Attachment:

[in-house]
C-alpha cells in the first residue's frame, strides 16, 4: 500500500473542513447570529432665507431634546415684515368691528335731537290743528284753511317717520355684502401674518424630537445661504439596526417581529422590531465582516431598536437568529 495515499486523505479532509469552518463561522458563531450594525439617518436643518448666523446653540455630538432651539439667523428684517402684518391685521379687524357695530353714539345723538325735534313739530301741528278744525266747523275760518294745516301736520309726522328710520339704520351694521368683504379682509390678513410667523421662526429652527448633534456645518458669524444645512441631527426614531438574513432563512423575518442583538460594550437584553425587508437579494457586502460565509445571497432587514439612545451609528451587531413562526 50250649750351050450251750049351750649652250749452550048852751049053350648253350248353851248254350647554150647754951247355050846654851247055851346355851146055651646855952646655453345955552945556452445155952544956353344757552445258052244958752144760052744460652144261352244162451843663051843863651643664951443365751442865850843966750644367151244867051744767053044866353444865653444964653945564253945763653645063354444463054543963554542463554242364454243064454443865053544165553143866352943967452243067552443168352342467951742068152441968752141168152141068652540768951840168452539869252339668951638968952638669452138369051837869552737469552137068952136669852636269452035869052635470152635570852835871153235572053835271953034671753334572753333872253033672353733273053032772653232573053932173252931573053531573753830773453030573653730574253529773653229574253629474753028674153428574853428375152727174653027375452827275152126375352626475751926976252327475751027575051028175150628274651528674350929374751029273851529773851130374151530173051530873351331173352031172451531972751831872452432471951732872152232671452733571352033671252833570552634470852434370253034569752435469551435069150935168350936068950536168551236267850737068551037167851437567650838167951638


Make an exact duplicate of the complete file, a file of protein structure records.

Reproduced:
[in-house]
C-alpha cells in the first residue's frame, strides 16, 4: 500500500473542513447570529432665507431634546415684515368691528335731537290743528284753511317717520355684502401674518424630537445661504439596526417581529422590531465582516431598536437568529 495515499486523505479532509469552518463561522458563531450594525439617518436643518448666523446653540455630538432651539439667523428684517402684518391685521379687524357695530353714539345723538325735534313739530301741528278744525266747523275760518294745516301736520309726522328710520339704520351694521368683504379682509390678513410667523421662526429652527448633534456645518458669524444645512441631527426614531438574513432563512423575518442583538460594550437584553425587508437579494457586502460565509445571497432587514439612545451609528451587531413562526 50250649750351050450251750049351750649652250749452550048852751049053350648253350248353851248254350647554150647754951247355050846654851247055851346355851146055651646855952646655453345955552945556452445155952544956353344757552445258052244958752144760052744460652144261352244162451843663051843863651643664951443365751442865850843966750644367151244867051744767053044866353444865653444964653945564253945763653645063354444463054543963554542463554242364454243064454443865053544165553143866352943967452243067552443168352342467951742068152441968752141168152141068652540768951840168452539869252339668951638968952638669452138369051837869552737469552137068952136669852636269452035869052635470152635570852835871153235572053835271953034671753334572753333872253033672353733273053032772653232573053932173252931573053531573753830773453030573653730574253529773653229574253629474753028674153428574853428375152727174653027375452827275152126375352626475751926976252327475751027575051028175150628274651528674350929374751029273851529773851130374151530173051530873351331173352031172451531972751831872452432471951732872152232671452733571352033671252833570552634470852434370253034569752435469551435069150935168350936068950536168551236267850737068551037167851437567650838167951638